Tony Hoskins, who led the team building the glider, had admitted before the flight that he was concerned about it gaining the necessary speed off the runway to allow it to fly. Seconds after its abrupt landing he admitted to feeling sick but proud. “We proved the concept worked. We got it off the roof and into the field. It’s here and not in anyone’s house.”
Hoskins and his team had built the glider in the loft space directly beneath where the original one was made in 1945. But to get it onto the roof at daylight this morning they had to break it up into five key pieces, including the two wings and the fuselage, carefully transfer it onto the runway platform through a hole made in the roof and then reassemble it.
The Mayor of Colditz, Matthias Schmiedel, was among dozens of locals who waited for several hours to see the glider fly. He said he hoped it would renew interest in the castle and bring tourists to the town. But did he think it was a slightly madcap idea? “No I don’t think it is crazy. The people here are open-minded and very positive. The story of the castle is an important part of this town’s history. It is important for us to have this story told.”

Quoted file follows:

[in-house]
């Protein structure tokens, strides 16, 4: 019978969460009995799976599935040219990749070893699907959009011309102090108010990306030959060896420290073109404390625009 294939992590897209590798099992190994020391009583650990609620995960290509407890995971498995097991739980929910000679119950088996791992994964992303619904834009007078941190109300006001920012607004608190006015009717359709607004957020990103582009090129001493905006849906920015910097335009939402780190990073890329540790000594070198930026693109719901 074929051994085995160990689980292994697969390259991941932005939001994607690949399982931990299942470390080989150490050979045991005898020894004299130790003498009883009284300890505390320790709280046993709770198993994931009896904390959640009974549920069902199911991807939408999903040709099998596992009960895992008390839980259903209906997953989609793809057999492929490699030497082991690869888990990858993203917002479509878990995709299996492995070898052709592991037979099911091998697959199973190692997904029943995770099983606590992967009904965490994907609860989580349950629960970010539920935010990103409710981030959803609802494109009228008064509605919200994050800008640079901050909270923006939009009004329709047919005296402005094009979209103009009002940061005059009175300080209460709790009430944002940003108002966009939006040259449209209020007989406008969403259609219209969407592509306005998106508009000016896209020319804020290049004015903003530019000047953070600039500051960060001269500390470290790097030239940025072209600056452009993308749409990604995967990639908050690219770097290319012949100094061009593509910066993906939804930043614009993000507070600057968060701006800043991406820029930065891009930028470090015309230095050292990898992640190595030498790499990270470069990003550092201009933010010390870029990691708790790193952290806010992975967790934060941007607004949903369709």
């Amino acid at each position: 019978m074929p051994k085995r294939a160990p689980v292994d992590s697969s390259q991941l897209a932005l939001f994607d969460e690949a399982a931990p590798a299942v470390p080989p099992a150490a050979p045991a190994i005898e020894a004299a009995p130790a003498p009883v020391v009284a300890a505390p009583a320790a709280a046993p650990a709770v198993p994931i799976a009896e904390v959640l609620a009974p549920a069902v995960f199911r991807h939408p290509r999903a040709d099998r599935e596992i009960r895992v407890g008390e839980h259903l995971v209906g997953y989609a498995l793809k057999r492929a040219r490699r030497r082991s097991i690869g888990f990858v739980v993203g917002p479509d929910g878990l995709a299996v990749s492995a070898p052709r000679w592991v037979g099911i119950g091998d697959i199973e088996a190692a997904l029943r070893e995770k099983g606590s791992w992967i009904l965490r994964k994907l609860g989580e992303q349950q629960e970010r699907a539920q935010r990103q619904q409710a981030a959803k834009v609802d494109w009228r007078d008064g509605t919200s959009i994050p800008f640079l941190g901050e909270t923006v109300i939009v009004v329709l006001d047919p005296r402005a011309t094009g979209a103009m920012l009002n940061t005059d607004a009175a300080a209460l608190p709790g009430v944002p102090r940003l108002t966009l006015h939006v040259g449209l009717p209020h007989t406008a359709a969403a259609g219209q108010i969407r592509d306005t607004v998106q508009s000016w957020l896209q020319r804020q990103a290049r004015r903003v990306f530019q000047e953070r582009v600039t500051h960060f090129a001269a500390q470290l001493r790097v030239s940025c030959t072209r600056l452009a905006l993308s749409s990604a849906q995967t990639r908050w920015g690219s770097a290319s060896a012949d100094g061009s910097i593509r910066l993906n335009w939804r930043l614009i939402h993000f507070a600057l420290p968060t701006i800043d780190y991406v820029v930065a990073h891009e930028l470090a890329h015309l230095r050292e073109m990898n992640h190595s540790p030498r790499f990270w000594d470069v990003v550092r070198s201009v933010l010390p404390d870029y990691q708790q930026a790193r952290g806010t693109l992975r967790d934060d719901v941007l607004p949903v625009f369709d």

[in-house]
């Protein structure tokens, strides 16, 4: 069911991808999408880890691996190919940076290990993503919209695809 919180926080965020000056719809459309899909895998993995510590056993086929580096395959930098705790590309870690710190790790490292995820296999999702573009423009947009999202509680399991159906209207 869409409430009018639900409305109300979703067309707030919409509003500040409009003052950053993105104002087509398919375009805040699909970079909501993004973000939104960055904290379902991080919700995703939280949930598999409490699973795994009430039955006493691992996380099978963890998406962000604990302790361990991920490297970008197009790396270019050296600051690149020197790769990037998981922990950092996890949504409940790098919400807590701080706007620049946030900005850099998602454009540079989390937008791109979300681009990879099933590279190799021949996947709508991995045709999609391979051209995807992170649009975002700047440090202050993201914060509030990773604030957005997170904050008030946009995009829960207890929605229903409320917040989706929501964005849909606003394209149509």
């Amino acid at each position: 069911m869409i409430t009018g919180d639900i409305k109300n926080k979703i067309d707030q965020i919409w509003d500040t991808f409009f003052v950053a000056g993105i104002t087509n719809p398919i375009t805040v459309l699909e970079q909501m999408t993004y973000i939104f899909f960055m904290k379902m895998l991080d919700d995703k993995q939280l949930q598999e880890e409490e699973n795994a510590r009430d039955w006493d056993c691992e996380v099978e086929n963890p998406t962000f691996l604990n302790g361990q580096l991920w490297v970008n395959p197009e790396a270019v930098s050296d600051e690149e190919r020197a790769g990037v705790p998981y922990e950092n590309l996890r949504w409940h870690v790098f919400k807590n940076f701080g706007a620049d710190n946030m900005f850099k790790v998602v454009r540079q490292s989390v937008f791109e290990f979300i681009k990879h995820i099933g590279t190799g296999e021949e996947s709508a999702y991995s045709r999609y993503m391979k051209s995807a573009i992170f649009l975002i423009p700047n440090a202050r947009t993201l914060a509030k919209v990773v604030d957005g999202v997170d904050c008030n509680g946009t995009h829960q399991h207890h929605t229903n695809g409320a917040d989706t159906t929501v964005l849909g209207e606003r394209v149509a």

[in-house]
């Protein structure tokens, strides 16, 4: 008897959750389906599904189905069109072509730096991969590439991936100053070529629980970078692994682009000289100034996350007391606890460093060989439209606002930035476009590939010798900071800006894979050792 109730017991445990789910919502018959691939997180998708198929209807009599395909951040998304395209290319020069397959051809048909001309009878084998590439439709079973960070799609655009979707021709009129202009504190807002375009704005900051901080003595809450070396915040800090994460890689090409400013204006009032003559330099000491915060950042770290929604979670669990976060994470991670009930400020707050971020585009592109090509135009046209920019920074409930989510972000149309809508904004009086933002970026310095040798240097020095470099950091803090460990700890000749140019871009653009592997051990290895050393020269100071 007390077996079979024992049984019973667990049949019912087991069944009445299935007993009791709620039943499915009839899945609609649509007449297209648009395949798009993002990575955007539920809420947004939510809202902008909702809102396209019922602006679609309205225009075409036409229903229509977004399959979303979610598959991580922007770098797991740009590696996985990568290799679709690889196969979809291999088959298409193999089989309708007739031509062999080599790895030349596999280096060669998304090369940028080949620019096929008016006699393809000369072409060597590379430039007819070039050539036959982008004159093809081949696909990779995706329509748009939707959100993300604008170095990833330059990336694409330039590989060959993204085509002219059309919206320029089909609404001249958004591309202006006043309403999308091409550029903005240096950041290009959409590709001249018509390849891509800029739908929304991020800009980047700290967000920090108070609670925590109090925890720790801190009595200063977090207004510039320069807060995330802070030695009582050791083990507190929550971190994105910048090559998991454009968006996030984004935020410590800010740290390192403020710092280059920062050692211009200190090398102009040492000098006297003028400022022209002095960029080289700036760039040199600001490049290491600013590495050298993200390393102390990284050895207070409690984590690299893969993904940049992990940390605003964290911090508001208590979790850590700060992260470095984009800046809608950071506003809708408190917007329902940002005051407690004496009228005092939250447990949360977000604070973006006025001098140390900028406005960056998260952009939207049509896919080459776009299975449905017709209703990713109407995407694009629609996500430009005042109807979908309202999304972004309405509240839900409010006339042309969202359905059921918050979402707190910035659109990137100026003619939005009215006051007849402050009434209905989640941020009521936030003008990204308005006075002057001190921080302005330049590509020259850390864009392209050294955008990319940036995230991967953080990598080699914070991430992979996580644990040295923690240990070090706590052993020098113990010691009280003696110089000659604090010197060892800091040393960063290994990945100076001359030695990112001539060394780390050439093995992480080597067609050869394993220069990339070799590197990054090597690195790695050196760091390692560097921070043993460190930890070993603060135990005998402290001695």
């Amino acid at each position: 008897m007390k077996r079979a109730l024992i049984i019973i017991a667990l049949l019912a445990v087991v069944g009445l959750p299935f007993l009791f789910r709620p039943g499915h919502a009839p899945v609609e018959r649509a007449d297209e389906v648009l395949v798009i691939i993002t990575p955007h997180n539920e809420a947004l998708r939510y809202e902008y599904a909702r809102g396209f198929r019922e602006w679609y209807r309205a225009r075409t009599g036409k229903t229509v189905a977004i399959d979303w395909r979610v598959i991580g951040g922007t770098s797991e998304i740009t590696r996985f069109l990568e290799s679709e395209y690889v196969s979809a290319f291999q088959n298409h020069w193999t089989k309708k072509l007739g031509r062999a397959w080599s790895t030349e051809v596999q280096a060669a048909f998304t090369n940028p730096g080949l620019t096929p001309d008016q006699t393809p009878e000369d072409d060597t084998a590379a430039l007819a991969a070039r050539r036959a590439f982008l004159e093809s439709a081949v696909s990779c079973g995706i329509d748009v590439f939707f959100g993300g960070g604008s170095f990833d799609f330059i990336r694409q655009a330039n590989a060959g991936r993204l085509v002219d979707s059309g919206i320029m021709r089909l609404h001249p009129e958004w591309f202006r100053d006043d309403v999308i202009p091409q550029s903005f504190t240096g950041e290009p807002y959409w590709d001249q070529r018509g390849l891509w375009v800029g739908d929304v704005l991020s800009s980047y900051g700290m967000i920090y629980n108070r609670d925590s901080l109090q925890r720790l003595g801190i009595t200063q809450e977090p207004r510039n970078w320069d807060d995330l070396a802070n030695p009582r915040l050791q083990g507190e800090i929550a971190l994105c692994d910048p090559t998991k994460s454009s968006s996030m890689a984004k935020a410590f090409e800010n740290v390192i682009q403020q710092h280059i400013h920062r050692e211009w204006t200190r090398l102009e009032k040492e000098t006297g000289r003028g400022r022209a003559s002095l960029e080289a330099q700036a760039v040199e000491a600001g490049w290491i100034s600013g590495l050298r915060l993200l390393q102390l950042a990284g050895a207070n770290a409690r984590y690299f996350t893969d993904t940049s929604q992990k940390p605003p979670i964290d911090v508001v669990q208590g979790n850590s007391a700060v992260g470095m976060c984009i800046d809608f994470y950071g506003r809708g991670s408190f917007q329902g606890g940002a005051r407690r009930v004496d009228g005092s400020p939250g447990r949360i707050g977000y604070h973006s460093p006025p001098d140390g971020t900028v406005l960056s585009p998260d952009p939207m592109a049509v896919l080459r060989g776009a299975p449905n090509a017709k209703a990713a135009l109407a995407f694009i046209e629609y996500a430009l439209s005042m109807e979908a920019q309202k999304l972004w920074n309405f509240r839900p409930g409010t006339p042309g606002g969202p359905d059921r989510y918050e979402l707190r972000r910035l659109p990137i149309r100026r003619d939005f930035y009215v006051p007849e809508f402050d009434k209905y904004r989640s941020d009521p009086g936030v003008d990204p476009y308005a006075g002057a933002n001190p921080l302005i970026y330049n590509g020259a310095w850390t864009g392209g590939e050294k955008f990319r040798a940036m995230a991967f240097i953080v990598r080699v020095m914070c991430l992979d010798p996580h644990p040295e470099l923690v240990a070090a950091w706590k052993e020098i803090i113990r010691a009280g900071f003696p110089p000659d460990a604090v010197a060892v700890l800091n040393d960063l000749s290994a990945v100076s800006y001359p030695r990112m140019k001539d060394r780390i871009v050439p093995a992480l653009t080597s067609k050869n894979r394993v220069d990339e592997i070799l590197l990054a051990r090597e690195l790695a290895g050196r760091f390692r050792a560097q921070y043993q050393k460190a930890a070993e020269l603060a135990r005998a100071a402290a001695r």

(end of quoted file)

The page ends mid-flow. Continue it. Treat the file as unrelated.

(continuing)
But last word to the youngest member of the whole project, 24-year-old Jess Nyahoe from Horsham in Sussex who helped with the glider build. “If we got it wrong, then the world would have thought that they got it wrong. For them and their memory we wanted to get it right.”
The Channel 4 documentary will be shown in early summer.